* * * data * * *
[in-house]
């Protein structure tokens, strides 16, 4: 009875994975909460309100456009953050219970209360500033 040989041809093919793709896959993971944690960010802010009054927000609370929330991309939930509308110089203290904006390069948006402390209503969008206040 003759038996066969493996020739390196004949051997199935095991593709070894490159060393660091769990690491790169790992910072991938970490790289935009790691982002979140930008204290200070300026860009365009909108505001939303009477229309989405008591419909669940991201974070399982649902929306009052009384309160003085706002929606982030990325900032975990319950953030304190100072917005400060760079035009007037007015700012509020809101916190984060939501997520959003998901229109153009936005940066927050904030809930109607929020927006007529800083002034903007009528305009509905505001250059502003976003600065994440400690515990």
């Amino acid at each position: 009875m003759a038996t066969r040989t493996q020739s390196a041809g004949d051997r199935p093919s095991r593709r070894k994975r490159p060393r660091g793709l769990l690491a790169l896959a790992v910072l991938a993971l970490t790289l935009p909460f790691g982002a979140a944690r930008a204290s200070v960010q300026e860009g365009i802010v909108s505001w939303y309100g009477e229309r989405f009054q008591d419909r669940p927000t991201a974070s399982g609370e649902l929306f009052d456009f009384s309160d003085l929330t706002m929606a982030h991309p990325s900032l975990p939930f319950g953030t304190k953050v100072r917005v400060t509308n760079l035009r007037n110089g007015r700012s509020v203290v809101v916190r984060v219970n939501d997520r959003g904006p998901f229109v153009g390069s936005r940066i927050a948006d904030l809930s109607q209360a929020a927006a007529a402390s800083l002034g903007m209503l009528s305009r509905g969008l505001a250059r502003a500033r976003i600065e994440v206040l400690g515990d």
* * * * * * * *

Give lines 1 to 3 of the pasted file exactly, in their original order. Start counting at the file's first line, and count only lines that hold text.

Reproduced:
[in-house]
């Protein structure tokens, strides 16, 4: 009875994975909460309100456009953050219970209360500033 040989041809093919793709896959993971944690960010802010009054927000609370929330991309939930509308110089203290904006390069948006402390209503969008206040 003759038996066969493996020739390196004949051997199935095991593709070894490159060393660091769990690491790169790992910072991938970490790289935009790691982002979140930008204290200070300026860009365009909108505001939303009477229309989405008591419909669940991201974070399982649902929306009052009384309160003085706002929606982030990325900032975990319950953030304190100072917005400060760079035009007037007015700012509020809101916190984060939501997520959003998901229109153009936005940066927050904030809930109607929020927006007529800083002034903007009528305009509905505001250059502003976003600065994440400690515990």
């Amino acid at each position: 009875m003759a038996t066969r040989t493996q020739s390196a041809g004949d051997r199935p093919s095991r593709r070894k994975r490159p060393r660091g793709l769990l690491a790169l896959a790992v910072l991938a993971l970490t790289l935009p909460f790691g982002a979140a944690r930008a204290s200070v960010q300026e860009g365009i802010v909108s505001w939303y309100g009477e229309r989405f009054q008591d419909r669940p927000t991201a974070s399982g609370e649902l929306f009052d456009f009384s309160d003085l929330t706002m929606a982030h991309p990325s900032l975990p939930f319950g953030t304190k953050v100072r917005v400060t509308n760079l035009r007037n110089g007015r700012s509020v203290v809101v916190r984060v219970n939501d997520r959003g904006p998901f229109v153009g390069s936005r940066i927050a948006d904030l809930s109607q209360a929020a927006a007529a402390s800083l002034g903007m209503l009528s305009r509905g969008l505001a250059r502003a500033r976003i600065e994440v206040l400690g515990d």